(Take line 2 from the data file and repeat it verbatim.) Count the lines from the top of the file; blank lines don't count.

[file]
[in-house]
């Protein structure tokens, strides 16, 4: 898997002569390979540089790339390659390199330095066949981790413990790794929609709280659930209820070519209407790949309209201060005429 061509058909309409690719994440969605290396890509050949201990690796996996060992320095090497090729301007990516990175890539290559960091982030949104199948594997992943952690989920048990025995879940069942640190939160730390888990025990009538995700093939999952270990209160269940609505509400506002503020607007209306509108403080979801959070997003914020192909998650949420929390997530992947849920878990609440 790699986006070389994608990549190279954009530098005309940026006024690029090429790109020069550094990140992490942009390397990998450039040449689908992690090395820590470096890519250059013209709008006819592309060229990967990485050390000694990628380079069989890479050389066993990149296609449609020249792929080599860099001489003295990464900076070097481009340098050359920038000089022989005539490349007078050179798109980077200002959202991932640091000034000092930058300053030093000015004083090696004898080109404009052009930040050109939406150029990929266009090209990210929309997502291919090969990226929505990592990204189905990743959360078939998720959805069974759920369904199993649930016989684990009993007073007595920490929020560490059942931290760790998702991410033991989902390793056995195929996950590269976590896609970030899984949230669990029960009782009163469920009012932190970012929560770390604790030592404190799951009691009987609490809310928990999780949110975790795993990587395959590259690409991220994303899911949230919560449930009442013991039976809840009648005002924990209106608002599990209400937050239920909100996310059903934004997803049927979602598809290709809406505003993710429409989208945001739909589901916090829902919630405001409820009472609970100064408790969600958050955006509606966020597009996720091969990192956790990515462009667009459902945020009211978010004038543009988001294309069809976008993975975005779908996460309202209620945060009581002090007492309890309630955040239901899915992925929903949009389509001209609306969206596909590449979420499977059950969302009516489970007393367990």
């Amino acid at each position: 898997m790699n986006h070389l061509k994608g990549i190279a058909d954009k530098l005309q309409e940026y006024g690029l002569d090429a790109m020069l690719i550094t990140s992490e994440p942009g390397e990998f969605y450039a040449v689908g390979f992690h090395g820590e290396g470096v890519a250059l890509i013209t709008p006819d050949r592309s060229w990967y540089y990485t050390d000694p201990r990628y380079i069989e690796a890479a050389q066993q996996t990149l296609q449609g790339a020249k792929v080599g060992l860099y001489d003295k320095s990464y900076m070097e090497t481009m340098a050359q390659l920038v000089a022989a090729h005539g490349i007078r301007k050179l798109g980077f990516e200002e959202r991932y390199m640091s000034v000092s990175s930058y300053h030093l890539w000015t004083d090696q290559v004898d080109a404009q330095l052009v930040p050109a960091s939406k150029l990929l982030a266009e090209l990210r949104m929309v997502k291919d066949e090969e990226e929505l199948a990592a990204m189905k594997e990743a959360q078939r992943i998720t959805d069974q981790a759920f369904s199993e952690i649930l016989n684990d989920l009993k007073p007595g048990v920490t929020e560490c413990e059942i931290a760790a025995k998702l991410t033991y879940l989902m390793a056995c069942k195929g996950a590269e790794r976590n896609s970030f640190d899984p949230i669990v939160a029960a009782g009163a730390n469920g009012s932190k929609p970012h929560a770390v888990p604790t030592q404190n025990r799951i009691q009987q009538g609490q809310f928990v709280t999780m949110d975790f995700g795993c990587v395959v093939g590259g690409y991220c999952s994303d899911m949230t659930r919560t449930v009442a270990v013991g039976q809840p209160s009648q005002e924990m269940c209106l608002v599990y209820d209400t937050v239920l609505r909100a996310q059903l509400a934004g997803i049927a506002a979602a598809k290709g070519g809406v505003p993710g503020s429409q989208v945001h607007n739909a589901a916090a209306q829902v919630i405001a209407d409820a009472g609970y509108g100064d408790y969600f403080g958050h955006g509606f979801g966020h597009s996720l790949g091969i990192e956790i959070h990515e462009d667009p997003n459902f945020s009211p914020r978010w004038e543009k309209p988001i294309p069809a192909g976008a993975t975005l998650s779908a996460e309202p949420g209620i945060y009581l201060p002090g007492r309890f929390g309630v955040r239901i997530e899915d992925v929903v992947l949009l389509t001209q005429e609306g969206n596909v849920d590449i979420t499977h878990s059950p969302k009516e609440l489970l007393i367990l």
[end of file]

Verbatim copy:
């Protein structure tokens, strides 16, 4: 898997002569390979540089790339390659390199330095066949981790413990790794929609709280659930209820070519209407790949309209201060005429 061509058909309409690719994440969605290396890509050949201990690796996996060992320095090497090729301007990516990175890539290559960091982030949104199948594997992943952690989920048990025995879940069942640190939160730390888990025990009538995700093939999952270990209160269940609505509400506002503020607007209306509108403080979801959070997003914020192909998650949420929390997530992947849920878990609440 790699986006070389994608990549190279954009530098005309940026006024690029090429790109020069550094990140992490942009390397990998450039040449689908992690090395820590470096890519250059013209709008006819592309060229990967990485050390000694990628380079069989890479050389066993990149296609449609020249792929080599860099001489003295990464900076070097481009340098050359920038000089022989005539490349007078050179798109980077200002959202991932640091000034000092930058300053030093000015004083090696004898080109404009052009930040050109939406150029990929266009090209990210929309997502291919090969990226929505990592990204189905990743959360078939998720959805069974759920369904199993649930016989684990009993007073007595920490929020560490059942931290760790998702991410033991989902390793056995195929996950590269976590896609970030899984949230669990029960009782009163469920009012932190970012929560770390604790030592404190799951009691009987609490809310928990999780949110975790795993990587395959590259690409991220994303899911949230919560449930009442013991039976809840009648005002924990209106608002599990209400937050239920909100996310059903934004997803049927979602598809290709809406505003993710429409989208945001739909589901916090829902919630405001409820009472609970100064408790969600958050955006509606966020597009996720091969990192956790990515462009667009459902945020009211978010004038543009988001294309069809976008993975975005779908996460309202209620945060009581002090007492309890309630955040239901899915992925929903949009389509001209609306969206596909590449979420499977059950969302009516489970007393367990």